The offseason was good to Gonzaga, which has won a staggering 69 games over the last two seasons. First, rising junior forwards Rui Hachimura and Killian Tillie opted to return to school, and then — in July — coveted North Dakota grad transfer Geno Crandall signed with the Zags.
Expectations will be even higher than usual. Gonzaga could eclipse the 2006 team, ranked No. 8, for the program’s highest rating in the AP preseason poll.
At a Glance
HEAD COACH: Mark Few
2017-18 RECORD (WCC): 32-5 (17–1)
2017-18 POSTSEASON: NCAA: Lost to Florida State 75-60 in the Sweet 16
G Silas Melson (9.3 ppg, 3.1 rpg, 2.2 apg)
F Johnathan Williams (13.4 ppg, 8.5 rpg)
Gonzaga features one of the nation’s finest frontcourts. The three headliners are Hachimura, Tillie and Brandon Clarke, who sat out last season after transferring from San Jose State.
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Hachimura was one of the country’s most productive per-minute players. He averaged a team-leading 12.9 points in conference play despite ranking sixth in minutes played (21.7 per game). His game could reach another level if he adds shooting range. He made only five 3-pointers last season, but he’s been a capable perimeter shooter on Japanese national teams. Tillie made nearly 48 percent of his 3-pointers and has a soft touch around the rim. He’s sneaky athletic, and an offseason of adding muscle should enhance his ability to operate inside and on the boards.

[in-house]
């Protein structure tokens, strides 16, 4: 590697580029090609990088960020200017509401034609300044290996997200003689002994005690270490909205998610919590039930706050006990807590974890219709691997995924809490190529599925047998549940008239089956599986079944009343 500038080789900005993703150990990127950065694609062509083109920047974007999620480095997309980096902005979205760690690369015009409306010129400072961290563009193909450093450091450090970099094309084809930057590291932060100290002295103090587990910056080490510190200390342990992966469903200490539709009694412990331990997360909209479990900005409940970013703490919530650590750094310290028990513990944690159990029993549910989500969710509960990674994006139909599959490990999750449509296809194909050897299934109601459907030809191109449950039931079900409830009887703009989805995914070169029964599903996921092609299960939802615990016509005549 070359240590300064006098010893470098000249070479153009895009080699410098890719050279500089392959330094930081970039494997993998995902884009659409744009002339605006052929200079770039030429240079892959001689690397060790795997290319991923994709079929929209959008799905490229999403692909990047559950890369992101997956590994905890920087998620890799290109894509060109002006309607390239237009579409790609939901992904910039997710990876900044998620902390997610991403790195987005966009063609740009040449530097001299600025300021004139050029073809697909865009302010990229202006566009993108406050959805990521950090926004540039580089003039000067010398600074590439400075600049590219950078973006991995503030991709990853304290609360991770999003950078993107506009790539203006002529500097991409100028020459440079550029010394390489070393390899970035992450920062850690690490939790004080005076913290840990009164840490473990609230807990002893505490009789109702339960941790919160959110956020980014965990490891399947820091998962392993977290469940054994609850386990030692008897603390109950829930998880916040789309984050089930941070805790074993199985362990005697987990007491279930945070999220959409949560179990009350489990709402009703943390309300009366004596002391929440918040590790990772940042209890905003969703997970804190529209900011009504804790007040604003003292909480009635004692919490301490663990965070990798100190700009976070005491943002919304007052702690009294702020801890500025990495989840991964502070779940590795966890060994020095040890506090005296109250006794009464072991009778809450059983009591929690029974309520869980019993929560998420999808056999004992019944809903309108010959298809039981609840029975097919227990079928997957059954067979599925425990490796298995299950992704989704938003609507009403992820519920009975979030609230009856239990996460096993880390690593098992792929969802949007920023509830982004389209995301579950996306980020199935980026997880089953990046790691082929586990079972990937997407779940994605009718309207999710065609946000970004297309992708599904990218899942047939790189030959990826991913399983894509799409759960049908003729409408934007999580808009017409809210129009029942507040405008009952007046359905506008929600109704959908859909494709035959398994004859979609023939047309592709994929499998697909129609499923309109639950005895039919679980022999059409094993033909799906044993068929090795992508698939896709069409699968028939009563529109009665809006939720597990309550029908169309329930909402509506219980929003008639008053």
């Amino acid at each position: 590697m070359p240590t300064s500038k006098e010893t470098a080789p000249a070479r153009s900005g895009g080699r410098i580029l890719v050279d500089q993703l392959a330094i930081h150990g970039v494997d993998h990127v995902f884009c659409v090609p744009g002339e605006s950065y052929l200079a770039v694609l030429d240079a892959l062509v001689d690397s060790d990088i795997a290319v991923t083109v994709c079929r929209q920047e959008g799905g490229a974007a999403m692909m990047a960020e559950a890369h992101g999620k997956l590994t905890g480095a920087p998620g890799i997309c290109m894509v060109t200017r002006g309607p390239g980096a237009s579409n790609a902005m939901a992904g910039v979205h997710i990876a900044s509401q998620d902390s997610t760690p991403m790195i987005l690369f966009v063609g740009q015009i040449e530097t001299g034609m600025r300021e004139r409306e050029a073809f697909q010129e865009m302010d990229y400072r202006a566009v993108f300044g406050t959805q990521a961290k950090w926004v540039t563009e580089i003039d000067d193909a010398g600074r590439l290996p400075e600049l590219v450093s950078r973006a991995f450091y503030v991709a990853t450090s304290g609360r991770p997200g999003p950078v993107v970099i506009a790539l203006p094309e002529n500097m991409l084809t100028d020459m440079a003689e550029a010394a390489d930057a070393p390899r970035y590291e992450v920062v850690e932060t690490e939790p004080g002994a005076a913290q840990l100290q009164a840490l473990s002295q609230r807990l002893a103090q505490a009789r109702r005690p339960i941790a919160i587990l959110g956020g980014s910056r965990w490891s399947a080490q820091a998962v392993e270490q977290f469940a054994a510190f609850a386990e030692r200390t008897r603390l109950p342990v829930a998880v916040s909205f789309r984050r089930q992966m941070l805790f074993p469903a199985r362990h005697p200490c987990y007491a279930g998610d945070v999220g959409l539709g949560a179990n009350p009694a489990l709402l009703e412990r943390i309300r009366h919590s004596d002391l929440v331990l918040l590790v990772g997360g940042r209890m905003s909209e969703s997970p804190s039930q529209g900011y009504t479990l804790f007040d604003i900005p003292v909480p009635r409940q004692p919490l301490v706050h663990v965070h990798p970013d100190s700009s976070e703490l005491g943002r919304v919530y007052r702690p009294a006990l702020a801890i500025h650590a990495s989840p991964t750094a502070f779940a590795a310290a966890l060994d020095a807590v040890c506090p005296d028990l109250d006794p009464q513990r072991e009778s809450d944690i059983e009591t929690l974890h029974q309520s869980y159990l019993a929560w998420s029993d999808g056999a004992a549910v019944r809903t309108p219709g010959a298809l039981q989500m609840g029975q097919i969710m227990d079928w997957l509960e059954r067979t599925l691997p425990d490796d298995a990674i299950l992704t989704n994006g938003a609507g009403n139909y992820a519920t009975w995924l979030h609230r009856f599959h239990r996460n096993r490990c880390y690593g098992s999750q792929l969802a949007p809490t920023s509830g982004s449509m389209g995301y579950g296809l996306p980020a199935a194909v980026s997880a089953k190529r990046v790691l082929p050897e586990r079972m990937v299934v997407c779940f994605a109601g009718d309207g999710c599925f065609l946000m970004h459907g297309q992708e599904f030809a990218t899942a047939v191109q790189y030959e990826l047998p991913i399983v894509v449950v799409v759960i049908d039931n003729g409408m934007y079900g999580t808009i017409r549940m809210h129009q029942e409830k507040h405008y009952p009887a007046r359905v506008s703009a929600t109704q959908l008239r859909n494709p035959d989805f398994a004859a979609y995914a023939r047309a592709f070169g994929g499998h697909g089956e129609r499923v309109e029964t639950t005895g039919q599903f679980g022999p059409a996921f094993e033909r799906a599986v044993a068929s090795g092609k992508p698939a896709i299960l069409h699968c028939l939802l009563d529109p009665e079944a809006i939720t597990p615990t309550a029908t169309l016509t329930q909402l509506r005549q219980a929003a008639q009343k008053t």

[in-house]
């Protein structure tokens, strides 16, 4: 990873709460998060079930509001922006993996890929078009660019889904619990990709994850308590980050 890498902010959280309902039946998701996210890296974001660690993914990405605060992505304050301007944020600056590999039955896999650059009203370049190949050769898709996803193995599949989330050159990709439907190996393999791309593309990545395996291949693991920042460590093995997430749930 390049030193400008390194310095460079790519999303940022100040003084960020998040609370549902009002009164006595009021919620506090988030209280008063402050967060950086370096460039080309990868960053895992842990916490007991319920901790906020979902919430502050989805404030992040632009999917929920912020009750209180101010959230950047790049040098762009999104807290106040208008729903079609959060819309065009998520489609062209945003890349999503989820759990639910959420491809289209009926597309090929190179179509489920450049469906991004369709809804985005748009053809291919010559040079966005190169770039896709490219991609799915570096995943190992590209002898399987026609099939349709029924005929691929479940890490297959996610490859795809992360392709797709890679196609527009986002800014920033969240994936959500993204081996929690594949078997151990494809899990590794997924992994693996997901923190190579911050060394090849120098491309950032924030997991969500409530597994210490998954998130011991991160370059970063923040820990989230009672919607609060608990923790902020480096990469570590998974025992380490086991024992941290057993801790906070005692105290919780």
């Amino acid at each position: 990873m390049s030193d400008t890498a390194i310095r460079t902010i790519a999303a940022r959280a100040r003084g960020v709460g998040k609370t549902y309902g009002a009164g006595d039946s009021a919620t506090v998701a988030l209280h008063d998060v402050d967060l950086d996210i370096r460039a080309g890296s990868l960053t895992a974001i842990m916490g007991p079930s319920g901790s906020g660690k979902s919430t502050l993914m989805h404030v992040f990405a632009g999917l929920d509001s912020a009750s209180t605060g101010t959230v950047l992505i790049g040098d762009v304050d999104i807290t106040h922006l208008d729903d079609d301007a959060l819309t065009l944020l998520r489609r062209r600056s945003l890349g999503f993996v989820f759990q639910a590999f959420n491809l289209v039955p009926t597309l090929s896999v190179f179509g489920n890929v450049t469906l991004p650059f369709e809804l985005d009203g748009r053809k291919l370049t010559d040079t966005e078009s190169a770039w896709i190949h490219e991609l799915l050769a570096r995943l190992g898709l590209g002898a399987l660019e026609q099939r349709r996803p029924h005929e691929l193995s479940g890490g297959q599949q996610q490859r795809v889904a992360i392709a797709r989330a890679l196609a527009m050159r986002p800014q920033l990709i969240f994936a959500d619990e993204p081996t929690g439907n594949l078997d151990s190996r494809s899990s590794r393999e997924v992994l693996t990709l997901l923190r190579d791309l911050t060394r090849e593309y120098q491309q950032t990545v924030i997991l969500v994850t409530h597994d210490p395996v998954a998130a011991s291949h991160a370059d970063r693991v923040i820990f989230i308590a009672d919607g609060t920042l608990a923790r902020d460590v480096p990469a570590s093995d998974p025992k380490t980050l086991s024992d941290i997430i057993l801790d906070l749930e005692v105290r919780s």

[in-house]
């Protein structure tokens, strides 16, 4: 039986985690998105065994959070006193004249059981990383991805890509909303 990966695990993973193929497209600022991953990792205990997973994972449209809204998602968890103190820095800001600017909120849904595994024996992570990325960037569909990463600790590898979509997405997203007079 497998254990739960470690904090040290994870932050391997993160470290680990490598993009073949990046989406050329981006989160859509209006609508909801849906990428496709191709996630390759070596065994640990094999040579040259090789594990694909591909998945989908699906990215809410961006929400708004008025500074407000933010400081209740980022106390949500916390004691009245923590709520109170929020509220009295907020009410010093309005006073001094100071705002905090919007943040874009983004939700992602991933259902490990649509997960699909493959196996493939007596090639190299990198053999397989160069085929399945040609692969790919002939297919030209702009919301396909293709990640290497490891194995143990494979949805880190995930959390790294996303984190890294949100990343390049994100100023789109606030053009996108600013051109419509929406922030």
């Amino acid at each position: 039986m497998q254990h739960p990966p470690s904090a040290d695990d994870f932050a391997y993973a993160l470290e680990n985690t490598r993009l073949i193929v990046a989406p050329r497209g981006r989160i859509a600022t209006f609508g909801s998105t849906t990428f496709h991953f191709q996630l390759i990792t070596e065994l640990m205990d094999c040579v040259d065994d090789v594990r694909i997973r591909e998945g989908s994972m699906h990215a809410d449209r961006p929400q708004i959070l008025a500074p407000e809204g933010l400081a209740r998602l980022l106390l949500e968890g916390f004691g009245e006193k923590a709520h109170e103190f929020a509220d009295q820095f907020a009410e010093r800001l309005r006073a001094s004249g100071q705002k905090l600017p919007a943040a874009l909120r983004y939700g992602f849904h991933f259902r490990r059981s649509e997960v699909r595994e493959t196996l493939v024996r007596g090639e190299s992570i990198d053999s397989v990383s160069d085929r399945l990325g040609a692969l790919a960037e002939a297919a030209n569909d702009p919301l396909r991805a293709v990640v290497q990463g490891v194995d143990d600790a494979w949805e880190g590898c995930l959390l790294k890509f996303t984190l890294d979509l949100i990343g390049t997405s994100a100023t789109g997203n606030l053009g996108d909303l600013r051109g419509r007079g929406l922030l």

“We have a lot of potential,” Tillie says. “We’re going to have to work and get all the pieces together to have a great team.”
Clarke has worked to develop his game over the last year after posting huge numbers as a sophomore at San Jose State (17.3 ppg, 8.7 rpg, school-record 77 blocks). The bouncy 6'8" forward does most of his damage in the lane, but he’s worked to expand his game to the perimeter.
“He jumps faster and higher than any human being I’ve been around,” guard Josh Perkins says. “Exciting player to watch.”
Backups include 6'11" sophomore center Jacob Larsen, senior forward Jeremy Jones and promising 6'10" freshman Filip Petrusev, a one-time University of Hartford commitment who played for prep power Montverde (Fla.) Academy.
With 108 career starts on his resume, Perkins is one of the country’s most experienced point guards. He led the team in minutes played last season despite dealing with a shoulder injury. He had surgery in April and is expected to be ready for his senior season. The Colorado native is a quality perimeter shooter (39 percent from 3 in his career). He took on a bigger scoring load last season but could return to a pass-first approach with GU’s firepower.
“If we have [Perkins] at 100 percent, it’s going to be a great year,” Tillie says.
Zach Norvell Jr. led Gonzaga in clutch baskets last season by a wide margin. The 6'5" wing, nicknamed “Microwave” by his teammates because of his ability to provide instant offense, is the Zags’ most versatile scorer, capable of hitting 3s (77 last year) and operating off the bounce. The lefthander from Chicago has improved defensively, and he’s an underrated passer.
Corey Kispert lost his starting job to Norvell after suffering an ankle injury, but the sophomore wing is a valuable contributor with his size (6'6", 215) and shooting and rebounding ability.
Crandall, who picked Gonzaga over Minnesota and Xavier, adds much-needed experience (90 career starts), scoring (14.3 ppg) and ball handling (4.0 apg). Other backcourt options are incoming freshman Greg Foster Jr. and redshirt freshman Joel Ayayi.
Gonzaga’s core is outstanding. The Zags have experience, multiple perimeter threats and versatile bigs. If they can stay healthy and navigate a schedule that is stacked in the first two months, they should be in the mix for a No. 1 seed in the NCAA Tournament and a spot in the Final Four for the second time in three years.
Postseason Prediction: Final Four
WCC Prediction: 1st